Emacs Gnus: Filter Spam

(draft for an upcoming book called Wicked Cool Emacs)

Ah, spam, the bane of our Internet lives. There is no completely
reliable way to automatically filter spam. Spam messages that slip
through the filters and perfectly legitimate messages that get
labelled spam are all part of the occupational hazards of using the

The fastest way to filter spam is to use an external spam-filtering
program such as Spamassassin or Bogofilter, so your spam can be
filtered in the background and you don’t have to spend time in Emacs
filtering it yourself. In an ideal world, this would be done on the
mail server so that you don’t even need to download unwanted
messages. If your inbox isn’t full of ads for medicine or stocks, your
mail server is probably doing a decent job of filtering the mail for

Server-based mail filtering

As spam filtering isn’t an exact science, you’ll want to find out how
you can check your spam folder for misclassified mail. If you download
your mail through POP, find out if there’s a webmail interface that
will allow you to check if any real mail has slipped into the junk
mail pile. If you’re on IMAP, your mail server might automatically
file spam messages in a different group. Here’s how to add the spam
group to your list of groups:

  1. Type M-x gnus to bring up the group buffer.
  2. Type ^ (gnus-group-enter-server-mode).
  3. Choose the nnimap: entry for your mail server and press RET (gnus-server-read-server).
  4. Find the spam or junk mail group if it exists.
  5. Type u (gnus-browse-unsubscribe-current-group) to toggle the subscription. Subscribed groups will appear in your M-x gnus screen if they contain at least one unread message.

Another alternative is to have all the mail (spam and non-spam)
delivered to your inbox, and then let Gnus be in charge of filing it
into your spam and non-spam groups. If other people manage your mail
server, ask them if you can have your mail processed by the spam
filter but still delivered to your inbox. If you’re administering your
own mail server, set up a spam filtering system such as SpamAssassin
or BogoFilter, then read the documentation of your spam filtering
system to find out how to process the mail.

Spam filtering systems typically add a header such as “X-Spam-Status”
or “X-Bogosity” to messages in order to indicate which messages are
spam or even how spammy they are. To check if your mail server tags
your messages as spam, open one of your messages in Gnus and type C-u
g (gnus-summary-show-article) to view the complete headers and
message. If you find a spam-related header such as X-Spam-Status, you
can use it to split your mail. Add the following to your ~/.gnus:

 (setq spam-use-regex-headers t) ;; (1)
 (setq spam-regex-headers-spam "^X-Spam-Status: Yes")   ;; (2)
 (require 'spam) ;; (3)
 (spam-initialize) ;; (4)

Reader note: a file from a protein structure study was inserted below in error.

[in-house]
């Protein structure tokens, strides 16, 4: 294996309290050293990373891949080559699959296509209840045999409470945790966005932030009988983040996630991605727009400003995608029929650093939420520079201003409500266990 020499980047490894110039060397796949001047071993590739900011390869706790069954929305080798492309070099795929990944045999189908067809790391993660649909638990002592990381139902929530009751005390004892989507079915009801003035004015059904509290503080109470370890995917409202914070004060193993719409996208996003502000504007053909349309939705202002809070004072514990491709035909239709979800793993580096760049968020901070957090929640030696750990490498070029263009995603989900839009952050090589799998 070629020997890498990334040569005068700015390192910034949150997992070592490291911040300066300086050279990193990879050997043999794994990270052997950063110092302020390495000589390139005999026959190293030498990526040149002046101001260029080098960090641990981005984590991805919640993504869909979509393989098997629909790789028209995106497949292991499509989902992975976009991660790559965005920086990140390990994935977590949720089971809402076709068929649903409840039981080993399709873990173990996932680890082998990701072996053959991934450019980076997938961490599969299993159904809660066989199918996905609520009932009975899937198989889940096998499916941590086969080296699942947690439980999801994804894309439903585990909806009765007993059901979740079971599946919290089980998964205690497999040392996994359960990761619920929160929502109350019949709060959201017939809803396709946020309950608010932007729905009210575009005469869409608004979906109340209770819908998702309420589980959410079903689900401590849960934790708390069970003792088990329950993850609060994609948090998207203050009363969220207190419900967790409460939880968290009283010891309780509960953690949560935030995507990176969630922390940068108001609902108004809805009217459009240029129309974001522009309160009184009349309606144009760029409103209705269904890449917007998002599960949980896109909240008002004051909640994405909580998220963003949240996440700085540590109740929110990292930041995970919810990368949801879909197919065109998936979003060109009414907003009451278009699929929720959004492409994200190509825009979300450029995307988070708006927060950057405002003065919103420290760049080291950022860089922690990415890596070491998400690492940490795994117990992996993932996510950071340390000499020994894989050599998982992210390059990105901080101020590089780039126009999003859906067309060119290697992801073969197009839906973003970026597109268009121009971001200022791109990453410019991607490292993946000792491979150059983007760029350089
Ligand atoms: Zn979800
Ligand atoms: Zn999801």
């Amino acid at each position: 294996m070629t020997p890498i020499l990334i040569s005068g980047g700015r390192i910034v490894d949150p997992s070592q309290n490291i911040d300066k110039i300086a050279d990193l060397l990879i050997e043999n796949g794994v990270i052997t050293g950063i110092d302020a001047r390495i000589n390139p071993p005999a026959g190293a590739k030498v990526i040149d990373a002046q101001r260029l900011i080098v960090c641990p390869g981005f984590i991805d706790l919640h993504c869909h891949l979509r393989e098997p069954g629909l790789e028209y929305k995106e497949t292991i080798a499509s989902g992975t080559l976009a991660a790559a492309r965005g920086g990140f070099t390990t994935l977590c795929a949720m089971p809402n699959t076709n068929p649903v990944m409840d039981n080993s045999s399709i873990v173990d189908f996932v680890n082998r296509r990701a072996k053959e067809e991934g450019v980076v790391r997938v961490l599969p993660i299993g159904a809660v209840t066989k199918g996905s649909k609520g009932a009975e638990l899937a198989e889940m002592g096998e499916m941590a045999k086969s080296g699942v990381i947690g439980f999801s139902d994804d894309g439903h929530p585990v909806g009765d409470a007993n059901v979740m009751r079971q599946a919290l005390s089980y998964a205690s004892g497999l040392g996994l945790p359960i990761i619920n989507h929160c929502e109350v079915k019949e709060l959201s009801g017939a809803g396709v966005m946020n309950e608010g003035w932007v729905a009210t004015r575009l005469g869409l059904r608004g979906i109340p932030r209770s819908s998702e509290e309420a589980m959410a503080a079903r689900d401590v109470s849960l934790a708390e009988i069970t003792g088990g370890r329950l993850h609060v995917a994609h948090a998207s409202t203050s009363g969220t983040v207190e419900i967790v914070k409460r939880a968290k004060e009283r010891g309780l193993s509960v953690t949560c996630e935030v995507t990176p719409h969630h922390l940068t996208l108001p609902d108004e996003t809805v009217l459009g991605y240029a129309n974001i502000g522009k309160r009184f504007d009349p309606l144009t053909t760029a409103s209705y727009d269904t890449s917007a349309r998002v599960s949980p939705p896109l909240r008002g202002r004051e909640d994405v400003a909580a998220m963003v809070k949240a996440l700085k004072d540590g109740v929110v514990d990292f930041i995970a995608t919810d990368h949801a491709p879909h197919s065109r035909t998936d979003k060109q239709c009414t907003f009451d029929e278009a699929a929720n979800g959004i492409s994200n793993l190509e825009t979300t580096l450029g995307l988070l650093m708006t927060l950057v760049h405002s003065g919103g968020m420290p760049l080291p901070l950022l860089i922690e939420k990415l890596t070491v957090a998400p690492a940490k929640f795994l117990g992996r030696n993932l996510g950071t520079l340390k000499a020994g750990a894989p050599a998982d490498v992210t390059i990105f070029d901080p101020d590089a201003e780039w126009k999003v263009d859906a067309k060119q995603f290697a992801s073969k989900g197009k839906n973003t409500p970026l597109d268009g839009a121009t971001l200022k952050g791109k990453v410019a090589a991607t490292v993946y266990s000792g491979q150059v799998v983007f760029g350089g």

This configures spam.el to detect spam based on message
headers(1). Set spam-regex-headers-spam to a regular expression
matching the header your mail server uses to indicate spam.(2) This
configuration should be done before the spam.el library is loaded(3)
and initialized(4), because spam.el uses the spam-use-* variables to
determine which parts of the spam library to load.

In order to take advantage of this, you’ll also need to add a rule
that splits spam messages into a different group. If you haven’t set
up mail splitting yet, read qthe instructions on setting up fancy mail
splitting in “Project XXX: Organize mail into groups”. Add (:
spam-split) to either nnmail-split-fancy or nnimap-split-fancy,
depending on your configuration. For example, your ~/.gnus may look
like this:

(setq nnmail-split-fancy
;; ... other split rules go here ...
(: spam-split)
;; ... other split rules go here ...
"mail.misc")) ; default mailbox

(draft for an upcoming book called Wicked Cool Emacs, more to come!)

  • Timo Lindfors

    Do you know an easy way to have gnus sort messages by their spam score efficiently? This way I would only need to “review” the messages that are just barely over the spam limit and could be real messages.

    • David

      That depends on the spam filter you use.

      For Spam-Assassin with the Bayes plugin, you can apply different scores to BAYES_00 up to the BAYES_99 tags and sort by score. Note that you have to add the X-Spam header to gnus-extra-headers to score them efficiently.

      Otherwise, it’s not difficult to define your own sort functions dependent on some header value. The following two examples should give you an idea how achieve that:





    • I maintain spam.el, the Gnus anti-spam library, and welcome any questions or suggestions in the Gnus mailing list, newsgroup, or here.

      You can sort message by their spam score, which is calculated specifically for every backend that supports it. For instance, I use

      (defun tzz-gnus-override-spam (group)

      for my spam groups, but not for regular groups (in regular groups, I sort by article number). This works for Bogofilter, CRM114, and others.

  • That sounds like a job for scoring. =) More on that later!

  • deb


    I use gnus and would like to install a filtering spam method as those described here. But it is not clear enough how to proceed, what to install and
    how to configure,

    would you have a very basic configuration to start with ?
    with bogofilter, something that would learn from mails manually
    marked as spam ? and put it into a local spam folder

    I use gnus in conjunction with dovecot and offlineimap,
    I maintain an imap server on my laptop, which is synchronized with
    that of my ISP, then gnus asks this local server.

    Thanks in advance for your help

    Best regards

  • Unfortunately, I haven’t gotten around to re-setting up Gnus on my Windows computer. Would you like to check the Emacs Wiki or ask in the Gnus user newsgroup?